Cockpit, Blackfriars

7 St Andrew’s Hill
020 7248 7315

Peter Haydon, in his book The London Pub describes the Cockpit as an East End boozer in the City of London. That’s because its main clientele are not the financiers and bankers of the City but those providing the more basic but essential services, what we might now call key workers. That meant the pub has always been open on Sundays when most City of London pubs were closed. That’s largely still the case though many more pubs are now open weekends to take advantage of the increasing number of tourists.

The Cockpit is an 18th century pub that claims to be on the site of Shakespeare’s Blackfriars home, although the blue plaque commemorating this is on the building next door. The pub name comes from the sport of cockfighting, but the notion that it actually took place in the pub until it was banned in 1849 doesn’t seem to be backed up by evidence. And the claims that the gallery above the bar was for spectators of the fighting is even less likely as it was only added in the 1970s!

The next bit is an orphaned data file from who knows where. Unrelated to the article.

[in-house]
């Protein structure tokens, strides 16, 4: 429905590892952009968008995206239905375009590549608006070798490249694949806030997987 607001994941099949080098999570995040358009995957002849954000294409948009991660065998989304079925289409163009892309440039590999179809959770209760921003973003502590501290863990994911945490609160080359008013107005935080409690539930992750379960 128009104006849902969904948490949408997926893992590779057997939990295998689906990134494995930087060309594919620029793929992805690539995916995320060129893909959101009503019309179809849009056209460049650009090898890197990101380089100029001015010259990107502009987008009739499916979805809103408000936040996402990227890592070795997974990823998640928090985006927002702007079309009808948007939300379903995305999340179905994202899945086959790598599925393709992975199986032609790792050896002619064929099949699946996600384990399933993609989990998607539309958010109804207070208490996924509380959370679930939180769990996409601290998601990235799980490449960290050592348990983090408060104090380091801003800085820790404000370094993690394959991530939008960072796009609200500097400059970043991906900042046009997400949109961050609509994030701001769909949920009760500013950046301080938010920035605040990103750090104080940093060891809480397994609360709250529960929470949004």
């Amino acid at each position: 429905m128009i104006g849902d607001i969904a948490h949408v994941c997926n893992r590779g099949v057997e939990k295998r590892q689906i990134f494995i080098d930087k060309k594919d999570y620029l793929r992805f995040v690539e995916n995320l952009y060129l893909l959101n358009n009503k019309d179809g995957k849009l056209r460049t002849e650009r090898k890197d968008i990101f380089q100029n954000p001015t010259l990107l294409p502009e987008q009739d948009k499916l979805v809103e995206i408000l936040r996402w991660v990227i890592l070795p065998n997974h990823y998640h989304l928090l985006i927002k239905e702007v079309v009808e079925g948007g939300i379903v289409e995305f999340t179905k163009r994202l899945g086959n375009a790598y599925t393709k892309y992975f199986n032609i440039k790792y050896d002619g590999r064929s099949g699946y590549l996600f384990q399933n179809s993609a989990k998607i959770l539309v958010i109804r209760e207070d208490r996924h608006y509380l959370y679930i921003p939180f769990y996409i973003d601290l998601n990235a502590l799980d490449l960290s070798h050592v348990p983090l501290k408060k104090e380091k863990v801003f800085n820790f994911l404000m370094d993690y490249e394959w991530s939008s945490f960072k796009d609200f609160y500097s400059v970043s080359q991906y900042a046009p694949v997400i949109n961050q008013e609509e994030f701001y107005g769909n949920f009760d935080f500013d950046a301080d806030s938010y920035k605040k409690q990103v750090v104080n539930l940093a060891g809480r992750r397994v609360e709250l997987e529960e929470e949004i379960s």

Like the nearby and more famous Black Friar, the pub is wedge-shaped, squeezed into the corner between St Andrew’s Hill and Ireland Yard. It is Grade II listed and was rebuilt in 1860. It still displays a Courage sign above the door, the name of the London brewery that once owned it (photo 1). Another old feature are the leaded and gilded windows which probably date from the 1950s (photo 2).

The Church of St Andrew by the Wardrobe, designed by Christopher Wren in 1695, is across the road. The odd name comes from the Royal Wardrobe of Edward III which stood nearby.

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